When I’m not fixing healthy snacks for my kids, I’m a freelance writer specializing in fitness, health, nutrition, parenting and child development topics. My work has appeared in magazines including Shape, Fit Pregnancy, Natural Health, Vegetarian Times, American Baby, New Parent, Tennis, Parenting, and Glamour. I’m also co-author of Shacking Up: The Smart Girl’s Guide to Living In Sin Without Getting Burned (Broadway Books) and ghostwriter of four books by two internationally known fitness personalities.
I’ve long been passionate about nutrition and the fight against childhood obesity. As a young girl, I was overweight, and I still remember the horror of being called an elephant by a second-grade classmate. No kid should ever have to feel like that! But my interest in school food has to do with much more than waistlines. It’s about helping kids stay healthy, feel great and develop good eating habits for a lifetime.
Before you call me a Food Nazi: I’m really not an extremist. My children regularly eat dessert and are well acquainted with Oreos. I wouldn’t dream of a life without sweets. But do I think they belong in the classroom? Once in a while, maybe. But not on a regular basis. (Who needs ‘em, anyway, when you can have these yummy healthy snacks?). As a rule, I vote for saving them for home, a friend’s house or a special occasion outside of school.
For me, this issue is personal: I want my own children to be well nourished throughout the day. I’d like the food lessons that I’m teaching at home to be reinforced at school. I dream of them telling me about eating spinach and carrots, not ice cream and candy. I’m also deeply concerned for all the kids who aren’t being fed well at home. School may provide their only exposure to fresh fruits and vegetables. It may offer their best chance of learning that fresh, colorful, wholesome food is the best thing for their bodies–and what do you know, it tastes good!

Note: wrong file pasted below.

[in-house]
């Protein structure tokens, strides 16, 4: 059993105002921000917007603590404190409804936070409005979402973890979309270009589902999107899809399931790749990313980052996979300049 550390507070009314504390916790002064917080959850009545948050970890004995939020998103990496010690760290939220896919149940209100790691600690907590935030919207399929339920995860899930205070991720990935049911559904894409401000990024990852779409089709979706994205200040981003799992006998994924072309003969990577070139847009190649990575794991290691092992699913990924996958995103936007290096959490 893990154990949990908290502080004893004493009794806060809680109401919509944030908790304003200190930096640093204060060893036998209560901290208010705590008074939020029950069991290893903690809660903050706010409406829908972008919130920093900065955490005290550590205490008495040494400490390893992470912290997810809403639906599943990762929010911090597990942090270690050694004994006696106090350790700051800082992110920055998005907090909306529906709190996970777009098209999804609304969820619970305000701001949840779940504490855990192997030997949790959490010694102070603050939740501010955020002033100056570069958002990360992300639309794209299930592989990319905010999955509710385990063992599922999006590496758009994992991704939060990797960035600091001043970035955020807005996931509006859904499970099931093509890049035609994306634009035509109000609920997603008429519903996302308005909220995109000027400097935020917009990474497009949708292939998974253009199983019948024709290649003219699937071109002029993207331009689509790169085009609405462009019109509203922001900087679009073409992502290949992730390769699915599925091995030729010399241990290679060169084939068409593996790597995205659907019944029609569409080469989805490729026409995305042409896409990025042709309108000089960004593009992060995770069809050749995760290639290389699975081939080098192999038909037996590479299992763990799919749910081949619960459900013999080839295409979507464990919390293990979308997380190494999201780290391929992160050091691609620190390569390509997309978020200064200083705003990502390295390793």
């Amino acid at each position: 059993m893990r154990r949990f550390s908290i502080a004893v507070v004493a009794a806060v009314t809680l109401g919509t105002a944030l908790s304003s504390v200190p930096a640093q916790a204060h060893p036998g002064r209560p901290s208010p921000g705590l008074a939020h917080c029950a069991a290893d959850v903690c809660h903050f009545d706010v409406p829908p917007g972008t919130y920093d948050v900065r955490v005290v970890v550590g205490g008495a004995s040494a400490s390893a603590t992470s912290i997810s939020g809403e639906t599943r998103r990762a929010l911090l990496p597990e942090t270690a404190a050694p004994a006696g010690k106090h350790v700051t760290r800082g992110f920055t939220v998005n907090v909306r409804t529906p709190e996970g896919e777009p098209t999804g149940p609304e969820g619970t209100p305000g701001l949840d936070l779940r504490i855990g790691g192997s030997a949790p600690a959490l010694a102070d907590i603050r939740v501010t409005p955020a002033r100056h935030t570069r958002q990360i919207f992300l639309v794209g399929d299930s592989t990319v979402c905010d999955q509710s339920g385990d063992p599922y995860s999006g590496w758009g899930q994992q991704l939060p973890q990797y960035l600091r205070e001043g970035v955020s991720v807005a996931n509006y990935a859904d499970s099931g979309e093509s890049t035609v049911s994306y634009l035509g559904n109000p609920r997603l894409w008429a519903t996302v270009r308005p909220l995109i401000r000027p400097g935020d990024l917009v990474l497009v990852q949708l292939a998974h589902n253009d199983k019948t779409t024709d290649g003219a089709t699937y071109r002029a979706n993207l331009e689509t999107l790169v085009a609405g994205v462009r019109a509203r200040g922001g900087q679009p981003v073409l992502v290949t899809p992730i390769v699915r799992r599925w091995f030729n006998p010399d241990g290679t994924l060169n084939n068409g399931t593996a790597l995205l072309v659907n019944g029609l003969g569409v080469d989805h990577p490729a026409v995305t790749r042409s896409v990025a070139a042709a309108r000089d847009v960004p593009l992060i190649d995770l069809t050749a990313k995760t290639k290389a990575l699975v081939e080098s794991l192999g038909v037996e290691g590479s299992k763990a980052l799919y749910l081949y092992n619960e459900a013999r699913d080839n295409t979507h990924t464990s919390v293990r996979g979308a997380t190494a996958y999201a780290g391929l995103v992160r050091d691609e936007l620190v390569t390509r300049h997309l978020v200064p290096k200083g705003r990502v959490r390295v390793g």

After years of writing diet and weight loss stories for women’s magazines like Shape, I know how hard it can be for people to eat right and shed excess pounds. Every day, I see countless adults struggling with their eating or weight. Some complain that they can’t stop eating chips or sweets; others are chronic dieters or have suffered eating disorders; many wish that they weighed less or could drop a size or two. None want to think about the health problems that may ultimately result from poor food choices. That’s precisely why we need to teach our kids how to eat and make healthy food the norm in school. If even one child is saved from a lifetime battle with food, our efforts will have paid off.